Am I gushing? Yes, absolutely. There are very few pieces of software that give me such pleasure to use and on which I feel I can utterly depend, and PostgreSQL is a select member of that club. It keeps my data safe, offers me a huge number of features, allows me to extend the database in whatever ways I want and need, and it gives me excellent performance with a modest time investment. If you're thinking of switching to an open-source database, or if you have already been using one and want to try something powerful but still rather easy to use, you would do well to try PostgreSQL. Especially with the latest features added in version 9.0, I'm sure you'll find something to like.
The home page for PostgreSQL is www.postgresql.org. From that site, you can download the software, subscribe to a number of (heavily trafficked and extremely friendly) e-mail lists and read through the documentation. There is also a #postgresql IRC channel on Freenode that is generally populated and available for answering questions.
One of the best-known commercial PostgreSQL support and product companies, EnterpriseDB, provides binary packages for a number of operating systems at its Web site, enterprisedb.com. It also offers a number of video and audio podcasts and screencasts, including those by PostgreSQL core contributor Bruce Momjian, which are of high quality.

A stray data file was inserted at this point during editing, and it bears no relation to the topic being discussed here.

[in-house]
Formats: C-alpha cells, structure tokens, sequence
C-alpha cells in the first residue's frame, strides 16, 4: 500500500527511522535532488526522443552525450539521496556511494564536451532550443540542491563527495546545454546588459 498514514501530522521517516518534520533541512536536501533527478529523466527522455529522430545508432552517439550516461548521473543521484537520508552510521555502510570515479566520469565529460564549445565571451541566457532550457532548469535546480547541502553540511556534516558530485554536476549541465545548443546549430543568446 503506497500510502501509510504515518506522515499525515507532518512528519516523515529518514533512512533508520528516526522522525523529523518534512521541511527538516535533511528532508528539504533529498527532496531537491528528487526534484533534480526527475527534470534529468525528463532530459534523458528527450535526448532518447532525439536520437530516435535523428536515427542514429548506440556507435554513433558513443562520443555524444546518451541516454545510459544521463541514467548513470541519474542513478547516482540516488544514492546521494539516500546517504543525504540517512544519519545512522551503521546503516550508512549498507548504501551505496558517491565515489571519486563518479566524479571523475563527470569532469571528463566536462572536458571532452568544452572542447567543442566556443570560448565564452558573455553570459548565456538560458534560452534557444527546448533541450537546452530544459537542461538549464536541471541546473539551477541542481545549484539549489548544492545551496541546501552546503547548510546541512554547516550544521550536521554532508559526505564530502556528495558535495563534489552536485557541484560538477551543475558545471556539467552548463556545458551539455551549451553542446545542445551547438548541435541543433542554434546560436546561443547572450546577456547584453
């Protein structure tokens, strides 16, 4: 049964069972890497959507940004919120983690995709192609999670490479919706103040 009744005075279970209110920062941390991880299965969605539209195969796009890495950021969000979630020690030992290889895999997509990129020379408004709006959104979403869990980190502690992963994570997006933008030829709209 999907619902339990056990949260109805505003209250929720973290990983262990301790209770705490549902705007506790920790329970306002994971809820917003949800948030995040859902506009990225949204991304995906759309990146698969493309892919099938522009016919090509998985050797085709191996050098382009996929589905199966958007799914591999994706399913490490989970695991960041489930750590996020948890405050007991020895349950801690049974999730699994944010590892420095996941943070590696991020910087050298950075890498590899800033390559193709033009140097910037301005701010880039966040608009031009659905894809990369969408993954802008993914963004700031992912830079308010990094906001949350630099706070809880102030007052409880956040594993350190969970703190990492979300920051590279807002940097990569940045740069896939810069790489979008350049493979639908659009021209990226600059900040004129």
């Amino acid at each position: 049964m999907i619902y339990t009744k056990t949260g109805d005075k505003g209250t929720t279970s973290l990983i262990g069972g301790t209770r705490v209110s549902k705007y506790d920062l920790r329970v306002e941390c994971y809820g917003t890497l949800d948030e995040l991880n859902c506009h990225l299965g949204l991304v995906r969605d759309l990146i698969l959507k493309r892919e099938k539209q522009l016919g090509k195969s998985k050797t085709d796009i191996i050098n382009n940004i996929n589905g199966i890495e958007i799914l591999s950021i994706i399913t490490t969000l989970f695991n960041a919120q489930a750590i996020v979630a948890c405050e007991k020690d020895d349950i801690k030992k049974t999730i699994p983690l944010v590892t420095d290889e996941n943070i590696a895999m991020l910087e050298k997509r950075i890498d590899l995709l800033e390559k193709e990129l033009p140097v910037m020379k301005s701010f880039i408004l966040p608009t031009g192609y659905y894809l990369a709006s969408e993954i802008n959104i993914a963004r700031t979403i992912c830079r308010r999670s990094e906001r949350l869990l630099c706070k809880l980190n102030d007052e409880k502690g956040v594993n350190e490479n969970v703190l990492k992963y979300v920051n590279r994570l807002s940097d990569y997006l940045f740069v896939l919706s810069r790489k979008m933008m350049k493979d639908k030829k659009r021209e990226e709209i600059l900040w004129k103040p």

Finally, two excellent books about PostgreSQL recently were published by Packt Press, filling in a long gap since the excellent (but outdated) PostgreSQL, 2nd edition was written by Korry Douglas a number of years ago. The two new books are PostgreSQL 9 Administration Cookbook by Simon Riggs and Hannu Krosing, and PostgreSQL 9.0 High Performance by Gregory Smith. I have learned a great deal from both books, and although the latter book spends a bit more time than I might have liked on hardware, it also taught me that even a software guy like myself occasionally needs to consider the physical side of software and database design. If you use PostgreSQL on a regular basis, I strongly recommend these books.
Reuven M. Lerner is a longtime Web developer, architect and trainer. He is a PhD candidate in learning sciences at Northwestern University, researching the design and analysis of collaborative on-line communities. Reuven lives with his wife and three children in Modi'in, Israel.